Relaxation Techniques

Try soothing therapies like listening to relaxing  music, aroma therapy, pets, massage,  and art. These can be very soothing and help reduce stress. Try to reduce environmental stimuli. Limit distractions, especially during the evening hours, such as TV, children arriving, lawn mowers, chores, loud music, etc. Some frightening or violent events depicted on television (like on the news), may be very stressful and disturbing for people with dementia. It's possible that they may believe that these events are actually happening to them in reality. As a result, these patients may express their fears in the form of agitation, confusion, or violence. Offer to stroke their hand or hold their hand for reassurance.

Play detective

Keep a journal write down everything that happened each time the person becomes agitated. What time of day was it? Who was present? What happened immediately before the outburst? Often a pattern emerges which can help doctors and caregivers identify sundowning triggers and better control the situation.


Talk to your loved one's doctor about best times of day for taking medication. When behavioral interventions and environmental changes do not work, some dementia patients may need medications including antipsychotics and antidepressants to take the edge off their agitation.

Medication should be administered under the direct supervision of a physician and sundowning symptoms should be taken in consideration when selecting the timing for medication intake. You can also talk to the doctor about melatonin being an option.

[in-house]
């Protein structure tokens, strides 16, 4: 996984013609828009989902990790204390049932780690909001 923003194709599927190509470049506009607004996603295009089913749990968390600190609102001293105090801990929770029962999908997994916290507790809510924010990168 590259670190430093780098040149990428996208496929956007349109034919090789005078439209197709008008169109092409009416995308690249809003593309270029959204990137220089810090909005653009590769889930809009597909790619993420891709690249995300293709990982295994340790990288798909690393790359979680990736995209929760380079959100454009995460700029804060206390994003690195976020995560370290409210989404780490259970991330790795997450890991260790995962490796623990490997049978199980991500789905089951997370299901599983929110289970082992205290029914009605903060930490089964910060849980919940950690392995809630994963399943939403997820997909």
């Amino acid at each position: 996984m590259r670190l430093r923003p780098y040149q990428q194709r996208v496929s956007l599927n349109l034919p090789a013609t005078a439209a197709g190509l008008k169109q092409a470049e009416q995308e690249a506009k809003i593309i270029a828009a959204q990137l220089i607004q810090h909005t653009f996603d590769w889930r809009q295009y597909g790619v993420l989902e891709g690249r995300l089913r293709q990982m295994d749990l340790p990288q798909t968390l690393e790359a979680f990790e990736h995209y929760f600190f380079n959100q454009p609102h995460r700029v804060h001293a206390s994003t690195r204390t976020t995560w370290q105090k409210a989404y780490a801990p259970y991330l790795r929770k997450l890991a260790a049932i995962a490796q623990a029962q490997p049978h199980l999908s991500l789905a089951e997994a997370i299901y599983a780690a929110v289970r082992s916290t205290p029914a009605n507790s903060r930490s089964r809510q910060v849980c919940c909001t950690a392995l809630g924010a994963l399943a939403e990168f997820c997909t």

Offer Snack/Beverage

Sometimes a simple offer of a favorite snack or drink can help decrease sundowning symptoms.


Ensure there is no emergency

Finally, just because because a person with dementia is agitated in the evening, do not automatically assume it is sundowning. Sundowning usually follows a pattern and repeats itself at the same time of the day. If the behavior is new and appeared suddenly, have the doctor check for infections (especially urinary tract infections) and dehydration.

Many dementia patients are unable to report pain, so caregivers need to check for pain related to arthritis, constipation, heartburn, or sitting for long periods in an uncomfortable position. Temporary confusion (known as delirum) can be caused by flare-ups of chronic diseases such as diabetes or heart, liver, or kidney disease can also cause agitation. Additionally, the doctor should check for medication interactions that could also cause agitation.  

I hope that this has been helpful to you.  If you want to be alerted to new weekly dementia videos, be sure to subscribe to Careblazers on YouTube.